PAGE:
If China sneezes, Indian steelmakers may catch a cold
On 12 March, iron ore prices fell to their lowest in 2018 so far, at $66/tonne for ore with 62% iron content delivered to Qingdao port, shows Bloomberg data. That’s a 9.5% decline from its level in early-January and prices have been declining recently, causing worry lines in the industry.
China accounts for 49% of the world’s steel output. The price decline was driven by fears that steel demand from end-use industries such as construction could be weaker than expected. With steel and iron ore stockpiled before the Chinese New Year holidays, a longer wait to clear inventories hit prices.
But on Wednesday, economic data from China showed a rebound in industrial output and fixed-asset investment, growing faster than expected in January and February, according to a Reuters report. Both steel and iron ore prices perked up as a result. Still, high steel output and stockpiles limited price gains, said the Reuters report.
Also, restrictions on steel output to control pollution in winter months in China have ended, which should see steel output increase. This has a twin effect: higher steel output could weaken steel prices but higher demand for iron ore could lead to firm prices. Since iron ore prices tend to influence steel prices, the net effect remains to be seen.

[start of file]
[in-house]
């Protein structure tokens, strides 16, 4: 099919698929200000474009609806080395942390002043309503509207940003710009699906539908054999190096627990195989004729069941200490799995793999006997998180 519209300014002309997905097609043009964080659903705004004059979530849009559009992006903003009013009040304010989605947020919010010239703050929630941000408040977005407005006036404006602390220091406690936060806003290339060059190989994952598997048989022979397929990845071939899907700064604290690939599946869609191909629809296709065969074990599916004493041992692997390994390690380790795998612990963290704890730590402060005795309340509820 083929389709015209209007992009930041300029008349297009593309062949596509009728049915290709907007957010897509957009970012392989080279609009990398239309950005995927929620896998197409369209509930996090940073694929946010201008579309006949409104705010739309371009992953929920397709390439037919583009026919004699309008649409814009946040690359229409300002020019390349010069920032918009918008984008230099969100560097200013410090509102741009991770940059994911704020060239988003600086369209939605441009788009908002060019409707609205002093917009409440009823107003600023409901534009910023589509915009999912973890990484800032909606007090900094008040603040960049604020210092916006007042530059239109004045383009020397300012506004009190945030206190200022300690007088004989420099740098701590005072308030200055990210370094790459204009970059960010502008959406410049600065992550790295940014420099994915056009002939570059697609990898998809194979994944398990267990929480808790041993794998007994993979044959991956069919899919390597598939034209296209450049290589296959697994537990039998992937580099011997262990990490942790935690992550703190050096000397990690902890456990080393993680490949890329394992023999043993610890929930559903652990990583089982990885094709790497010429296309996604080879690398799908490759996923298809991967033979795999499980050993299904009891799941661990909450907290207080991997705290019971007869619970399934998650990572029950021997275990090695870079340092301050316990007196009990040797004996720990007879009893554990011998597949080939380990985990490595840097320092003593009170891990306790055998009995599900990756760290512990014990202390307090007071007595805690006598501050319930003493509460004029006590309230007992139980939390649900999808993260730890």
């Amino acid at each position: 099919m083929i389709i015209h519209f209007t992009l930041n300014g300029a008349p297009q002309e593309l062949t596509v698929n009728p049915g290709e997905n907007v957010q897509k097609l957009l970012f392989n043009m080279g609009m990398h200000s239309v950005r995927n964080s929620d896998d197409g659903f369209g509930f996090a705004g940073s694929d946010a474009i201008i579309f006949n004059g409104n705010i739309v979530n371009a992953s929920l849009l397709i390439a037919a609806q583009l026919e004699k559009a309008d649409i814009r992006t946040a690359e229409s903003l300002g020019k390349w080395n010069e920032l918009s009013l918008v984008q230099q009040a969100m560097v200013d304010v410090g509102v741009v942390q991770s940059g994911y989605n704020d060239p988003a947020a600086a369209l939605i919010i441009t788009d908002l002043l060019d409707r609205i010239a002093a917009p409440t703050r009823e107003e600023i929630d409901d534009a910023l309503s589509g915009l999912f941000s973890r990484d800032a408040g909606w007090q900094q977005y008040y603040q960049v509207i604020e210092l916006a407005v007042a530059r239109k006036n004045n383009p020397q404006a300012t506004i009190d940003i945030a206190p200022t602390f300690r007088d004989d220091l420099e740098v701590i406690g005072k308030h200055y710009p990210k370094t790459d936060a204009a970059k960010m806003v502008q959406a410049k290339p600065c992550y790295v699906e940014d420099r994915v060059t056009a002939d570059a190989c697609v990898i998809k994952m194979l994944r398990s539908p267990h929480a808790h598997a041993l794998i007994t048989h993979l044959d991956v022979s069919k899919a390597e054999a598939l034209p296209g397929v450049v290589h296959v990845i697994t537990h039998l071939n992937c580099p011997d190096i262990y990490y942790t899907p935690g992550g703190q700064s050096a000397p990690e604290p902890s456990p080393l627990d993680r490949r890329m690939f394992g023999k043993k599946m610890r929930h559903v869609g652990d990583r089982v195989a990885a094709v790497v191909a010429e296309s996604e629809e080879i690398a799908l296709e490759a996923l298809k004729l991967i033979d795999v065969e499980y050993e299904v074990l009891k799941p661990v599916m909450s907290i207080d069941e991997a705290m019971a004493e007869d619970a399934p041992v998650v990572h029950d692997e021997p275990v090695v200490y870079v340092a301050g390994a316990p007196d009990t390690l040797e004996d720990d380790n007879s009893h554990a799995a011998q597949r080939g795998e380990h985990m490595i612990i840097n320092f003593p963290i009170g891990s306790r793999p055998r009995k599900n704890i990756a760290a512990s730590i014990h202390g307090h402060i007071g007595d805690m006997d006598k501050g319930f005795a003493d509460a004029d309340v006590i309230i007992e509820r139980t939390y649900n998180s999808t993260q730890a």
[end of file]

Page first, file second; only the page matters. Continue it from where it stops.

This interplay matters more for Indian steelmakers in the next few years, since we have become net exporters of steel. The month of February appears to indicate a change in trend, with exports declining by 8.3% over the previous year, according to Joint Plant Committee data. Finished steel output rose by 3.8% during the month but this was due to a 3.5% decline in Tata Steel Ltd’s output, probably explained by a shutdown at its Kalinganagar plant.
Since this is temporary, steel output will increase subsequently and exports will pick up as well, since we will have surplus output.
More importantly, February also saw a healthy increase in India’s steel consumption of 7.4%. Steel consumption growth has trended up in recent months.
If it holds up, the domestic steel industry will be in a solid position, as domestic sales are more remunerative than exports.
The main risk is a slippage in steel prices. That’s why China remains the big factor to watch for, although the US too has gained prominence this year with its 25% import tariff. Indian steel producers seem to be in a relatively good place. All they need is for global prices to remain steady, at the least; otherwise, a fall in prices can undo all the good that is being seen in the domestic market.